* Bad bank to become operational in April
* NLB cap hike seen next year (Adds finance minister’s comments from para 2)
By Marja Novak
LJUBLJANA (Reuters) - Slovenia’s Constitutional Court on Wednesday rejected opposition and union calls for referendums that could have blocked economic reforms aimed at averting an international bailout.
The rejection will mean that a “bad bank” set up to relieve lenders of soured loans and a new holding company to manage state-owned firms can become fully operational in April as planned, Finance Minister Janez Sustersic told reporters.
The small euro zone economy, sapped by weak demand for its exports, has been struggling with budget problems including bad debts at state-owned banks.
In October Slovenia passed a law setting up a state firm to take over the bad loans and enable the banks to be sold, and another to manage all state firms and speed up privatisation.
But centre-left party Positive Slovenia and a union demanded referendums on the laws, claiming the privatisation sales could offer scope for corruption.
Referendums present a big obstacle to reforms in Slovenia, where anyone can demand one on any newly passed law by collecting 40,000 citizens’ signatures in its favour.
The government appealed to the court saying the latest laws were crucial to the country’s financial stability.
“The delay or rejection of the laws ... at the referendums would have consequences that would be against the constitution,” the Court said in a statement explaining its decision.
It said constitutional values such as the development of the economic system, social security and international obligations “have an advantage ahead of the right to demand a referendum considering the gravity of the economic crisis”.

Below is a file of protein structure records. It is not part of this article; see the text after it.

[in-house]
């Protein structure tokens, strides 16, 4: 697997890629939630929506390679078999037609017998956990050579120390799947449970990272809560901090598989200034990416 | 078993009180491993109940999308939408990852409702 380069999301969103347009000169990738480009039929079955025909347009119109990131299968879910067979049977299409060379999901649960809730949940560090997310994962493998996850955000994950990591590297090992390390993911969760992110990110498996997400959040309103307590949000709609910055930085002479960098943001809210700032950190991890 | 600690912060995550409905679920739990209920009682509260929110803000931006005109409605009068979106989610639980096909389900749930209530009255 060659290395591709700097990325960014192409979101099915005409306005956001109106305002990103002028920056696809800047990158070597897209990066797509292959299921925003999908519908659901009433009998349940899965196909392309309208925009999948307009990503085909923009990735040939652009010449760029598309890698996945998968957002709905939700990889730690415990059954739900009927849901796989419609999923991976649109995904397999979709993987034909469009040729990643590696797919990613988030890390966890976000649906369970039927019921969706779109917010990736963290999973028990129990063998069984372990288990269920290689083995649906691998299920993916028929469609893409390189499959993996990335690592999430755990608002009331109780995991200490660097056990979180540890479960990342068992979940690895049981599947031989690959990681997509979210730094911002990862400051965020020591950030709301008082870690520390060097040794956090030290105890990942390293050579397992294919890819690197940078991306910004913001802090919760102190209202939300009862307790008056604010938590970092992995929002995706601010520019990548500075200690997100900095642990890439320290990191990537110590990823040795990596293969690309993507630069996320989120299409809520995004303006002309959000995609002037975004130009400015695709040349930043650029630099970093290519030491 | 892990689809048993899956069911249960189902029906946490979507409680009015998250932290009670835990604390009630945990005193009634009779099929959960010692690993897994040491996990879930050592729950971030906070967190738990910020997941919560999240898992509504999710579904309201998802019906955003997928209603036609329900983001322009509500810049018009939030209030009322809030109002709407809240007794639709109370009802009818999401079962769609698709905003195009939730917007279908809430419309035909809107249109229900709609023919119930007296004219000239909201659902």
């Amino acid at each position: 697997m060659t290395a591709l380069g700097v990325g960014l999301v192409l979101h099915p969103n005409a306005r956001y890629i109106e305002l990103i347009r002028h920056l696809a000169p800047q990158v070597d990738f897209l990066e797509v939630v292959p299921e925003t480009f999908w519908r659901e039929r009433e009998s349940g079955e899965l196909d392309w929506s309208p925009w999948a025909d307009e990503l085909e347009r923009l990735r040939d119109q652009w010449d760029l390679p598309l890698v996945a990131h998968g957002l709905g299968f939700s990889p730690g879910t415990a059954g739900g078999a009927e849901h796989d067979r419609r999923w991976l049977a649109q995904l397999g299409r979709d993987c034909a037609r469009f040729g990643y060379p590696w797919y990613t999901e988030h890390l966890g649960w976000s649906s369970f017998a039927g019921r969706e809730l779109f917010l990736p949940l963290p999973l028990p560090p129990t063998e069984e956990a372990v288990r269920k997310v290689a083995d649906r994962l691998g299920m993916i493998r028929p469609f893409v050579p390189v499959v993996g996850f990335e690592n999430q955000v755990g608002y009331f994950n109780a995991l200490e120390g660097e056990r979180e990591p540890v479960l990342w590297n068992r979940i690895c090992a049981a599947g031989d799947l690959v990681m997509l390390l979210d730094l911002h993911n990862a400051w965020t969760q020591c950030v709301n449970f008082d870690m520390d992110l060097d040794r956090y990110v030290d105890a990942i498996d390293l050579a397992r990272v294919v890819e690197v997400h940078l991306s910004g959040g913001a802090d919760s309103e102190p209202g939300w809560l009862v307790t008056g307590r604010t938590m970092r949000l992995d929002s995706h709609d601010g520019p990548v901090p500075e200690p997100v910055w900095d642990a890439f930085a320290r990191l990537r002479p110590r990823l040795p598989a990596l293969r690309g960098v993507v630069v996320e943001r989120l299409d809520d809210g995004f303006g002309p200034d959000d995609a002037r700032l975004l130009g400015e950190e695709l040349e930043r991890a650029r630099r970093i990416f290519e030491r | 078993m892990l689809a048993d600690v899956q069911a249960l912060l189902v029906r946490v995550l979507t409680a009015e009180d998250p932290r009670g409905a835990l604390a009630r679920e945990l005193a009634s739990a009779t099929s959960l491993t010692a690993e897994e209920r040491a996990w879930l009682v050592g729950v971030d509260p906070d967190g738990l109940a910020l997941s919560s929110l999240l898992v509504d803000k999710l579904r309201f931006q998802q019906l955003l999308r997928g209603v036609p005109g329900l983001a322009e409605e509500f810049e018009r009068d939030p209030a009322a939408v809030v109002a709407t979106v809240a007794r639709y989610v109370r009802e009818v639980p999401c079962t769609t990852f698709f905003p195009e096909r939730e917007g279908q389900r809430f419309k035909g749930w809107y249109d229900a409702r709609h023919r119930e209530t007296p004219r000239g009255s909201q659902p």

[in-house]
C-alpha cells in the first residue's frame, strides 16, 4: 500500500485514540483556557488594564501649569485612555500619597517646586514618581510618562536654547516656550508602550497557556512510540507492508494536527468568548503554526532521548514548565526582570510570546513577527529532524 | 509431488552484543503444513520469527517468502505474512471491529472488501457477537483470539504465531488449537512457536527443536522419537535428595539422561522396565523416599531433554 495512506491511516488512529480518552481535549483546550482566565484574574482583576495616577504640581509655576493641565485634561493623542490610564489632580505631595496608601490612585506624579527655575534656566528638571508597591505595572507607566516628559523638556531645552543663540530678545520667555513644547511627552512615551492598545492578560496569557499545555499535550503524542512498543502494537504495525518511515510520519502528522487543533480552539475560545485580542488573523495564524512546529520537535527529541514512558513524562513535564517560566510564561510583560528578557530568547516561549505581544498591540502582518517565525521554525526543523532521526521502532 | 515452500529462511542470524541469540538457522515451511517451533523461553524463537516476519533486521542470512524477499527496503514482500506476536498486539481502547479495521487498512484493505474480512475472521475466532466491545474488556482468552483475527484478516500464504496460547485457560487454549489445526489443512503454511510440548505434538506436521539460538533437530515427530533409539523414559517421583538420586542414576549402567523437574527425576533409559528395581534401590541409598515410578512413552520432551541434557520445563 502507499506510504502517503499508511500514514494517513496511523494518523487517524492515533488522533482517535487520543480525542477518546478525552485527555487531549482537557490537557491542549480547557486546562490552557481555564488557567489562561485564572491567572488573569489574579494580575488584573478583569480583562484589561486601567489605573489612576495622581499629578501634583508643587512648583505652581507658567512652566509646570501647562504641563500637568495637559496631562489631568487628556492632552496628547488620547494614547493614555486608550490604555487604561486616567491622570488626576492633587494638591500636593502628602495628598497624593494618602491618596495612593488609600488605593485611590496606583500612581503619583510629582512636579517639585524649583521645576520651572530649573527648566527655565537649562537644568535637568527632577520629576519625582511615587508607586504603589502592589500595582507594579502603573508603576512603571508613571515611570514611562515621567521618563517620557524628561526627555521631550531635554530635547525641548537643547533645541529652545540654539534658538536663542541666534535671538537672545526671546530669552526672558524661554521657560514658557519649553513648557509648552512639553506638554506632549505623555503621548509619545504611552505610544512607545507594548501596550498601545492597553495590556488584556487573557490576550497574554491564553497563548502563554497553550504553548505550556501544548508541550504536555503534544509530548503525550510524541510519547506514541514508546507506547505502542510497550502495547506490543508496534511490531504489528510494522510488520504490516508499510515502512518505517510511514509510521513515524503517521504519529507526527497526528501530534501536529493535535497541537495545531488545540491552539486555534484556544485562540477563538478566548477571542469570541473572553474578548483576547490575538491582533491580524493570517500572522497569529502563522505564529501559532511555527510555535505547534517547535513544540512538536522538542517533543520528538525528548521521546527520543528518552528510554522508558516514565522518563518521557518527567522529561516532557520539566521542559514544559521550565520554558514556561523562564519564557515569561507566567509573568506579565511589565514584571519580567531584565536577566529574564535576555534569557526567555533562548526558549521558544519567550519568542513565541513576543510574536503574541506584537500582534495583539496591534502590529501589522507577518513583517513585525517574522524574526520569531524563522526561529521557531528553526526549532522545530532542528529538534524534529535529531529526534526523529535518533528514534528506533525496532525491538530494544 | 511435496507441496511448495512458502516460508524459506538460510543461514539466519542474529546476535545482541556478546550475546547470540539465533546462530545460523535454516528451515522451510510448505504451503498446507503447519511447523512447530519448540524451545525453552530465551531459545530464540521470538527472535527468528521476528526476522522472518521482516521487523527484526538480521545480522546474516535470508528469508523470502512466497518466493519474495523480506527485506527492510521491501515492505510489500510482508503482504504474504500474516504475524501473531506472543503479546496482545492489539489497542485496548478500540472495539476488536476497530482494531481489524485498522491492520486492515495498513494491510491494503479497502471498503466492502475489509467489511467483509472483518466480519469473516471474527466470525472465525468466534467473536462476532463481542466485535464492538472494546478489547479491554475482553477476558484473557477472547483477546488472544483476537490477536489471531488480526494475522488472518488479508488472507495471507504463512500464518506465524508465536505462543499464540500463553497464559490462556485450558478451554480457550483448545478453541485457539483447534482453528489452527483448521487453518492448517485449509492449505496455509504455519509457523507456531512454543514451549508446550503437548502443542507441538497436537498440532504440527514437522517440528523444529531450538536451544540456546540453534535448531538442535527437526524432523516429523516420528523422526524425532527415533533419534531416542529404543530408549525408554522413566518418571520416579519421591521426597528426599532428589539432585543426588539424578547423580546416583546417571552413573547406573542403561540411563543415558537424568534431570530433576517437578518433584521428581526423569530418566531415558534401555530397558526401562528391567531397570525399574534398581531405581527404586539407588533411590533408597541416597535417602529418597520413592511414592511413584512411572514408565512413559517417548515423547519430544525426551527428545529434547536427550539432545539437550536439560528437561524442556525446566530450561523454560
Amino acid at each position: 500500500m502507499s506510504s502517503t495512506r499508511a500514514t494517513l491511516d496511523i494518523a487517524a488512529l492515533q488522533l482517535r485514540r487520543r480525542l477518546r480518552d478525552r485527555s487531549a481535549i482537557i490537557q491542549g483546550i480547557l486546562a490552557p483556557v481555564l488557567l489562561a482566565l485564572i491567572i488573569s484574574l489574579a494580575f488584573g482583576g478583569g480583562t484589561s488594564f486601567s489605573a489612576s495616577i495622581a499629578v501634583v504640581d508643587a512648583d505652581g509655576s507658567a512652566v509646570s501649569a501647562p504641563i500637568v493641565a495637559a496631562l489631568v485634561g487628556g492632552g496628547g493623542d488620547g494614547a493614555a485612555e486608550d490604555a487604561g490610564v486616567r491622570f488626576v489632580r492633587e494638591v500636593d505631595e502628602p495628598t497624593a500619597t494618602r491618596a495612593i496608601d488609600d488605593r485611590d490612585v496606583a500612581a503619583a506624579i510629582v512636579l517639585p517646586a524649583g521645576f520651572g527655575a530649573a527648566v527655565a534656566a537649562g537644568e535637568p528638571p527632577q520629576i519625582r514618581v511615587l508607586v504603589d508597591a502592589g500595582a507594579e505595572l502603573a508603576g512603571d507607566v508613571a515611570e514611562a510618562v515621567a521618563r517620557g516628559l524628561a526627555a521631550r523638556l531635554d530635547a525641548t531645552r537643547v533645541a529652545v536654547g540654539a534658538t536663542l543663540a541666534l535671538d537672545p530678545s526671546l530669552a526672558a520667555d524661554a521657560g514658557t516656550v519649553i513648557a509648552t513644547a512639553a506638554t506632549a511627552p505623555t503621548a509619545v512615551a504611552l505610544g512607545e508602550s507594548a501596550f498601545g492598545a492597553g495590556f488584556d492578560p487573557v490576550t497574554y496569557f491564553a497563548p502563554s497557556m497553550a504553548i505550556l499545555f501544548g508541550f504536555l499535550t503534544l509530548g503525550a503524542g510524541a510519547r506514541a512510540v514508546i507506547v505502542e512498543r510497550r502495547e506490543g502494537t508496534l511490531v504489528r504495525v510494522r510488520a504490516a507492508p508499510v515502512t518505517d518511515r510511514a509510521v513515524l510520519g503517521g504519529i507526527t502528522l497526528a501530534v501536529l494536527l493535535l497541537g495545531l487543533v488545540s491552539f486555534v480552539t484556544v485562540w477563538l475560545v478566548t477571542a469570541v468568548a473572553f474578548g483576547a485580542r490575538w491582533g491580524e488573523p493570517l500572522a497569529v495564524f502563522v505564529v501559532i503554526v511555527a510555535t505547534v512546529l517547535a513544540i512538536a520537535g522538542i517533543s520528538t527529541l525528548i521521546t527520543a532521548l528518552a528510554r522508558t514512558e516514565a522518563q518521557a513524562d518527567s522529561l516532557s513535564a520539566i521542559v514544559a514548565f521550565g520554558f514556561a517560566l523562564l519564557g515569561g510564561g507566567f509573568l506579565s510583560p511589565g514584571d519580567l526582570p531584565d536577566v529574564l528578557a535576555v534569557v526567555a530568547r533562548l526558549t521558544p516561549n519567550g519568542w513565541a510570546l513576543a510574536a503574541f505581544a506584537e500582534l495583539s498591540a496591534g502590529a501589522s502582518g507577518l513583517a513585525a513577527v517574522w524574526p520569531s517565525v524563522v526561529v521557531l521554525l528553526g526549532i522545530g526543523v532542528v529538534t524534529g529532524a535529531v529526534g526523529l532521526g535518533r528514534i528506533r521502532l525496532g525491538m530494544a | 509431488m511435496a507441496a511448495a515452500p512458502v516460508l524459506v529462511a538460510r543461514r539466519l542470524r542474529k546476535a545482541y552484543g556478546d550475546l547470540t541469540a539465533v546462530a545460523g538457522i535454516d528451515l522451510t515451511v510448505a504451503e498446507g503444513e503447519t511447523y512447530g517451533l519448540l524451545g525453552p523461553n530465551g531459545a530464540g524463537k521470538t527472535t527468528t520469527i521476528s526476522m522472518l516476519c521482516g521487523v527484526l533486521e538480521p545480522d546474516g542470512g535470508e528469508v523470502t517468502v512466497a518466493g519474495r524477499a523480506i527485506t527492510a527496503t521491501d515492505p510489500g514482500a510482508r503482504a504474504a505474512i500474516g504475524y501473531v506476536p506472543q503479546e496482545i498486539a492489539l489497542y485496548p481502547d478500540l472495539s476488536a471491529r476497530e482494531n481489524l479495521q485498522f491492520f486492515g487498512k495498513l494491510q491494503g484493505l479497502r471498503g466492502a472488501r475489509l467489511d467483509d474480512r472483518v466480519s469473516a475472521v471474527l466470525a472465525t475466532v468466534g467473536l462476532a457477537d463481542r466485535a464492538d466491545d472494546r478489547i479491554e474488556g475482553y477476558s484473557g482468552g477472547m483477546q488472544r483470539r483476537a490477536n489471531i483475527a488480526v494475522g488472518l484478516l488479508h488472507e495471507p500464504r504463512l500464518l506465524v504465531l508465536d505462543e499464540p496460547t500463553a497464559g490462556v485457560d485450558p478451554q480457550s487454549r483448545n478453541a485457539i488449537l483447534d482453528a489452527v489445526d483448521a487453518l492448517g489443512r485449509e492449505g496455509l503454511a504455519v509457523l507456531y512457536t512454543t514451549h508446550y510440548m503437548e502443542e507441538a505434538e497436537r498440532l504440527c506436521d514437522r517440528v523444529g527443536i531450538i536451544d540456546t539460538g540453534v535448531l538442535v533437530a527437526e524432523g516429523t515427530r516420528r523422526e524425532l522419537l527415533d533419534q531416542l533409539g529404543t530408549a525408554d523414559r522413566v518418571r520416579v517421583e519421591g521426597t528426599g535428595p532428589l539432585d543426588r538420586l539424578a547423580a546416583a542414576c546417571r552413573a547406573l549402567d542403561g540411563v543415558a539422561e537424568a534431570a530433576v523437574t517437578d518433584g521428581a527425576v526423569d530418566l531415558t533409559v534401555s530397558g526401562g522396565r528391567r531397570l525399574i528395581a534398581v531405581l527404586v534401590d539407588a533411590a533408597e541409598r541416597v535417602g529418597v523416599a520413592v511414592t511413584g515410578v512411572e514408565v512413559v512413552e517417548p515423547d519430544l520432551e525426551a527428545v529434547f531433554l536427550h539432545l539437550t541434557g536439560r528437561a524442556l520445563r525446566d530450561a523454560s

The rejection enables enforcement of the laws intended to help local banks tackle bad loans worth around 19 percent of gross domestic product (GDP), and to enable privatisation.
Sustersic also said the country’s largest bank, state-owned Nova Ljubljanska Banka, would get a capital boost within six months, although the bank’s supervisors had sought a 375 million euro ($497 million) increase by the year-end.
“The (Court) decision today gives us more time,” said Sustersic.
NLB, of which Belgian banking and insurance group KBC owns 22 percent, received 381 million euros from the state in July but needs more because bad loans are growing.
Sustersic said the government will have to provide up to 4 billion euros of guarantees for bonds that will be given to banks in exchange for bad loans, and 1 billion euros of fresh capital to hike state banks’ capital.
However, analysts said the court’s decision will ease the pressure on Slovenia, which issued its first sovereign bond in 19 months in October.
“Given that Slovenia’s government has been quite successful in approval of other key laws, like the government budget for 2013 and pensions reform, the expectations of a near-term international bailout are likely to ease,” Jaromir Sindel, an analyst at Citi Research said after the court’s decision.
But he warned “a likely prolonged recession” could further damage state banks and government finances.
Sustersic said he expected the Court would also block a referendum on the draft budget for 2013 and 2014, demanded by trade unions who oppose plans to cut public sector wages. ($1 = 0.7568 euros) (Reporting By Marja Novak; Editing by Ruth Pitchford)